Becoming New Yorkers: Ethnographies of the New Second Generation / Edition 1

Paperback (Print)
Used and New from Other Sellers
Used and New from Other Sellers
from $28.58
Usually ships in 1-2 business days
Other sellers (Paperback)
  • All (6) from $28.58   
  • New (2) from $36.44   
  • Used (4) from $28.58   


More than half of New Yorkers under the age of eighteen are the children of immigrants. This second generation shares with previous waves of immigrant youth the experience of attempting to reconcile their cultural heritage with American society. In Becoming New Yorkers, noted social scientists Philip Kasinitz, John Mollenkopf, and Mary Waters bring together in-depth ethnographies of some of New York’s largest immigrant populations to assess the experience of the new second generation and to explore the ways in which they are changing the fabric of American culture.

Becoming New Yorkers looks at the experience of specific immigrant groups, with regard to education, jobs, and community life. Exploring immigrant education, Nancy López shows how teachers’ low expectations of Dominican males often translate into lower graduation rates for boys than for girls. In the labor market, Dae Young Kim finds that Koreans, young and old alike, believe the second generation should use the opportunities provided by their parents’ small business success to pursue less arduous, more rewarding work than their parents. Analyzing civic life, Amy Forester profiles how the high-ranking members of a predominantly black labor union, who came of age fighting for civil rights in the 1960s, adjust to an increasingly large Caribbean membership that sees the leaders not as pioneers but as the old-guard establishment. In a revealing look at how the second-generation views itself, Sherry Ann Butterfield and Aviva Zeltzer-Zubida point out that black West Indian and Russian Jewish immigrants often must choose whether to identify themselves alongside those with similar skin color or to differentiate themselves from both native blacks and whites based on their unique heritage. Like many other groups studied here, these two groups experience race as a fluid, situational category that matters in some contexts but is irrelevant in others.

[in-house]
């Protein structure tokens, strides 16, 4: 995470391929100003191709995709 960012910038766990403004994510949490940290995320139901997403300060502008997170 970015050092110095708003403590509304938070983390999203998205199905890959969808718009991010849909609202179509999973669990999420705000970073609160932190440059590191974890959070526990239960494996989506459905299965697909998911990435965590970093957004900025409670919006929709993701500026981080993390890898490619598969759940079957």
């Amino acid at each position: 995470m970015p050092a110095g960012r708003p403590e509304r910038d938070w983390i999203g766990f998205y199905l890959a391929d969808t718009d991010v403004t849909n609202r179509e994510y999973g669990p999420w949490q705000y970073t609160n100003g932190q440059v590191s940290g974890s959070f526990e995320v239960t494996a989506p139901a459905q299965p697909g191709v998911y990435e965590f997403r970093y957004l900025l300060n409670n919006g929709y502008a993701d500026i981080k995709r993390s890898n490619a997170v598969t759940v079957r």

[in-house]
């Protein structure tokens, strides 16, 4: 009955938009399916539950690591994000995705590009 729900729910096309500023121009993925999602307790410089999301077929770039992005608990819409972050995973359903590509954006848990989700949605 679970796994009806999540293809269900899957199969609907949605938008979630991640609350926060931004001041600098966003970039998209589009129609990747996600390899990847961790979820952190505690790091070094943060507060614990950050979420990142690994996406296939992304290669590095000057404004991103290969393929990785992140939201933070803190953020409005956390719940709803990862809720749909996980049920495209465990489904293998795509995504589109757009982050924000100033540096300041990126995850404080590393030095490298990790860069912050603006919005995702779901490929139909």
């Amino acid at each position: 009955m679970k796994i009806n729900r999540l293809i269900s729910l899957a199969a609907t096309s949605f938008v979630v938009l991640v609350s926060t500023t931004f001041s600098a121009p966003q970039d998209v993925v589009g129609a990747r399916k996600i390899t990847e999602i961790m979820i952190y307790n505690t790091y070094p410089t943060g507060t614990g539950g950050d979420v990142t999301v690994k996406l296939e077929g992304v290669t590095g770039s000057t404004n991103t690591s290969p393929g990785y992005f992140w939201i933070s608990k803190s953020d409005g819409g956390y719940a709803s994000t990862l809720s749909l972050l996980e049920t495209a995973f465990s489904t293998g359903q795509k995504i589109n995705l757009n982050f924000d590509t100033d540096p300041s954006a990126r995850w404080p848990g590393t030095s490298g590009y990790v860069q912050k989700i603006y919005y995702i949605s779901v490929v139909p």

As immigrants move out of gateway cities and into the rest of the country, America will increasingly look like the multicultural society vividly described in Becoming New Yorkers. This insightful work paints a vibrant picture of the experience of second generation Americans as they adjust to American society and help to shape its future.

Read More Show Less

Product Details

  • ISBN-13: 9780871544377
  • Publisher: Russell Sage Foundation
  • Publication date: 8/28/2006
  • Edition description: New Edition
  • Edition number: 1
  • Pages: 431
  • Product dimensions: 6.00 (w) x 8.90 (h) x 1.30 (d)

Meet the Author

PHILIP KASINITZ is professor of sociology at the Graduate Center and Hunter College of the City University of New York.

JOHN H. MOLLENKOPF is distinguished professor of political science and sociology at the Graduate Center of the City University of New York.

MARY C. WATERS is Harvard College Professor and chair of the Department of Sociology at Harvard University.

CONTRIBUTORS: Sherri-Ann P. Butterfield, Amy Foerster, Philip Kasinitz, Dae Young Kim, Karen Chai Kim, Sara S. Lee, Nancy Lopez, Vivian Louie, Victoria Malkin, Nicole P. Marwell, John H. Mollenkopf, Alex Trillo, Natasha Warikoo, Mary C. Waters, and Aviva Zeltzer-Zubida

Read More Show Less

Table of Contents

Contributors ix
Acknowledgments xi

Chapter 1 Worlds of the Second Generation 1
Philip Kasinitz, John H. Mollenkopf, and
Mary C. Waters

Chapter 2 Unraveling the Race-Gender Gap in Education:
Second-Generation Dominican Men's High
School Experiences 28
Nancy Ldpez
Chapter 3 Somewhere Between Wall Street and El Barrio:
Community College as a Second Chance for
Second-Generation Latino Students 57
Alex Trillo
Chapter 4 "Being Practical" or "Doing What I Want":
The Role of Parents in the Academic Choices of